Wednesday, December 26, 2012
December 25, 2012
Another overcast day greeted me this morning, but the temperature still remained in the high 30s, so no complain from me. I spent most of the morning finalizing my presentation, proofing the handouts before emailing them to Jyrdaz and cutting up the cards for the concentration and dominoes games we were to play that afternoon while learning how to teach collocations.
The marshrutka was suffocatingly hot and crowded, so I had to ride pressed against the dashboard while a river of sweat ran down my temples. As soon as the driver passed Manas Avenue, I got off and walked the rest of the way enjoying the fresh air and the fact that the most of the snow had now turned to slush making it easier to walk around.
The minute I stepped into the campus I realized I had left my jump drive attached to my laptop computer, and with only fifteen minutes before the beginning of the session, there was no way I could go back home and retrieve it. The IT guy was setting up the laptop and screen and I let him know there was no need for it. Anna, the most fluent of the teachers there, called my attention to the little Christmas tree on a shelf behind me and said Santa had left a present for me there. It was fridge magnet with an image of the city of Bishkek and a handmade Christmas card. I thanked them profusely for the present.
In the absence of the PowerPoint presentation, to which I had even added a song, I had to improvise at best I could but since I had prepared several activities for the group, they took up the entire hour and a half. It was obvious from the group’s answers and level of difficulty while performing the activities that collocations were unfamiliar to them as they had to keep asking me if the ones they had matched were indeed collocates.
I walked from the university to Lingua as agreed with Gulnara so her driver could take me to the Kazakhstan embassy at 6:30pm to pick up my passport. As we were getting ready to leave, my landlady called to say once again that she needed to inspect the apartment tomorrow. Apparently she had lied yesterday when she said she’d go there on her own. We agreed to meet at 6:00pm. She was definitely more courteous to Gulnara this time as there was no screaming to be heard.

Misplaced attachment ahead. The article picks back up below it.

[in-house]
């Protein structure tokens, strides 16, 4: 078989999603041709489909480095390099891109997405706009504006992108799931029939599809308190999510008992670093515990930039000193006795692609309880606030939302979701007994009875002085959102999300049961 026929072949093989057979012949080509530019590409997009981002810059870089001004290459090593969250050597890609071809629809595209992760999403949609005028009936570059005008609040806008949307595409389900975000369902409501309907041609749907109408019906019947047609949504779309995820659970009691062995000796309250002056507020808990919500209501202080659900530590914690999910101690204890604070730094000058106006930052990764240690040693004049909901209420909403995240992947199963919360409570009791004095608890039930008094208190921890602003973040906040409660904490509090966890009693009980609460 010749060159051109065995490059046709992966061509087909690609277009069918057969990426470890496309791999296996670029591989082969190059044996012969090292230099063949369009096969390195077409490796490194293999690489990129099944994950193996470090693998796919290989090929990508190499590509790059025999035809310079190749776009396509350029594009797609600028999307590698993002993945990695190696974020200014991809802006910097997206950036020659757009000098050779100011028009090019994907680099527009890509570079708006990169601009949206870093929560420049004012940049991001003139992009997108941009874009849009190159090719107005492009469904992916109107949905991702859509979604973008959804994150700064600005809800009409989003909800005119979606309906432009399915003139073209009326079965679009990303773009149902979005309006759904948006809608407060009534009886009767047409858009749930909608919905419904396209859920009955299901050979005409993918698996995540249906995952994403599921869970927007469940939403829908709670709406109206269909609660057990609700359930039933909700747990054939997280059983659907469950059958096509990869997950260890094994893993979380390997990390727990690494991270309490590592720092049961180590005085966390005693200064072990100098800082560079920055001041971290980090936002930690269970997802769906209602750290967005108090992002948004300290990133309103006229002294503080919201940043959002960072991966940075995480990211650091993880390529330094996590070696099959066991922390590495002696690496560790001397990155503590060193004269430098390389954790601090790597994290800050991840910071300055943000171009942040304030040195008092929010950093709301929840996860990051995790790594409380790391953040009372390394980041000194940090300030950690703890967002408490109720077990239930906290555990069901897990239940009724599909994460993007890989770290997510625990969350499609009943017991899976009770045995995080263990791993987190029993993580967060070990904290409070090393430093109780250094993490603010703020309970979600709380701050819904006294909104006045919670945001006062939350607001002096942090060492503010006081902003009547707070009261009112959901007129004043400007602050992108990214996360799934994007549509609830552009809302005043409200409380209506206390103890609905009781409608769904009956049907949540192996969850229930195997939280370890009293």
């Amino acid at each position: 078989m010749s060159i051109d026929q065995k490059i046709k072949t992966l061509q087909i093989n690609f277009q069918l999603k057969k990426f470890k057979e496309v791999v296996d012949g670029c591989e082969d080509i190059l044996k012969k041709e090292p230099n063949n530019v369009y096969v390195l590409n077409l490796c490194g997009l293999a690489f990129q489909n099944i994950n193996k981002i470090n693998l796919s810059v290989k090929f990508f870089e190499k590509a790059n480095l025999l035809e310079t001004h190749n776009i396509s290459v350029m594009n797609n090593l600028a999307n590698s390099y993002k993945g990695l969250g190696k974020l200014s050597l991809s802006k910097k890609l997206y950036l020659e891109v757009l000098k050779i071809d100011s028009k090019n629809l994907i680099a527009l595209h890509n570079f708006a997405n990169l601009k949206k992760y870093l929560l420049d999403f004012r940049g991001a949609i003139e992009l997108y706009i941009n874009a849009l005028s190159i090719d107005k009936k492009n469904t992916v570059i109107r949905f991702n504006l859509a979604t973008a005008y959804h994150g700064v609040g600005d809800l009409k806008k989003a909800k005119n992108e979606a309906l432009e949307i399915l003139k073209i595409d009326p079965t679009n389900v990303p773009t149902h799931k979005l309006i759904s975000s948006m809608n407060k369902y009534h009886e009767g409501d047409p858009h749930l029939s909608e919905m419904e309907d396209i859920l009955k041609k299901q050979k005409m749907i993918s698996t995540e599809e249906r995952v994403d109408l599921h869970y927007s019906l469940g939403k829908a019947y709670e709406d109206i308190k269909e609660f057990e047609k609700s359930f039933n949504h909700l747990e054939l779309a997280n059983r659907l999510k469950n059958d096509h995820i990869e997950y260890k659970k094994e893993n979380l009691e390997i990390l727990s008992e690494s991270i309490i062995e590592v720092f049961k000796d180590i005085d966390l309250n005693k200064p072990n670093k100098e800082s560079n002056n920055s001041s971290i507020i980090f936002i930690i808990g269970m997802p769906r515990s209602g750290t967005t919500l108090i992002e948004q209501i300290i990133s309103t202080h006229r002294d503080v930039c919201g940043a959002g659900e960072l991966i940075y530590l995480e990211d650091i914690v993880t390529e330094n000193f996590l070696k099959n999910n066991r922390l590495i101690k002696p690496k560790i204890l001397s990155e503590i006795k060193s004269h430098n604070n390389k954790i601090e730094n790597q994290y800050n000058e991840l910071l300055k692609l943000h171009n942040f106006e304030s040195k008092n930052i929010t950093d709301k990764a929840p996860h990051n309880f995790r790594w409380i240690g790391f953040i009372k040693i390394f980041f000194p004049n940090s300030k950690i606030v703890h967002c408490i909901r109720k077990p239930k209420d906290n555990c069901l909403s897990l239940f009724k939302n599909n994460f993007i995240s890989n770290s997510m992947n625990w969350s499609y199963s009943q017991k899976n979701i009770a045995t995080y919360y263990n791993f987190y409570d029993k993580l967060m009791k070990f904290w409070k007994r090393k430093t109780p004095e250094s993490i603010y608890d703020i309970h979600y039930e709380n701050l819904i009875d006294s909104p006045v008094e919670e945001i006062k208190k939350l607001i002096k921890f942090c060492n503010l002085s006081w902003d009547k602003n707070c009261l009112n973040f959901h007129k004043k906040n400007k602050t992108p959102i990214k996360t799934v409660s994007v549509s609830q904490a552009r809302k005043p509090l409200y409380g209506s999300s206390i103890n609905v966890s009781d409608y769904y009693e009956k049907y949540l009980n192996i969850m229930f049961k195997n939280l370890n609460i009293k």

We dropped Gulnara off at home and proceeded to the embassy where a group of mostly young males were waiting outside. The driver tried to park his car in front of the embassy to wait for the half until they opened, but the guard told him it wasn’t allowed. I agreed to stay there while he drove to a gas station in the vicinity and waited for me there.
A little while later, I was surprised to see the three Fulbrighters I had met at the reception arrive with two other friends. They informed me Natalia had requested they get a visa now just in case they’d need one in the near future. I asked them to let me know if they knew of a decent apartment as I needed to vacate mine.
The doors opened promptly at 6:30 and the group of males rushed to the front all trying to be the first one to claim their passport. We decided to just stand back and wait for the unruly mob to be done with their request, and then got our passports. It had taken all of five minutes to do so.
I couldn’t offer the Fulbrighters a ride back into town because there were too many of them to fit into the car, so we said goodbye and I was taken back to my place. I had the last of the mung bean soup and got to watch a movie, “Being Julia”, which I vaguely remember seeing while on a cruise to the Bahamas back in 2005. It was a silly movie all around with characters that were not believable and lots of scenes of ballroom dancing and singing songs from the 30s and 40s. I remember Stephanie and I commenting that we couldn’t even understand the protagonist attraction to a young guy, not even that attractive, and then her falling apart when he falls in love with someone his own age.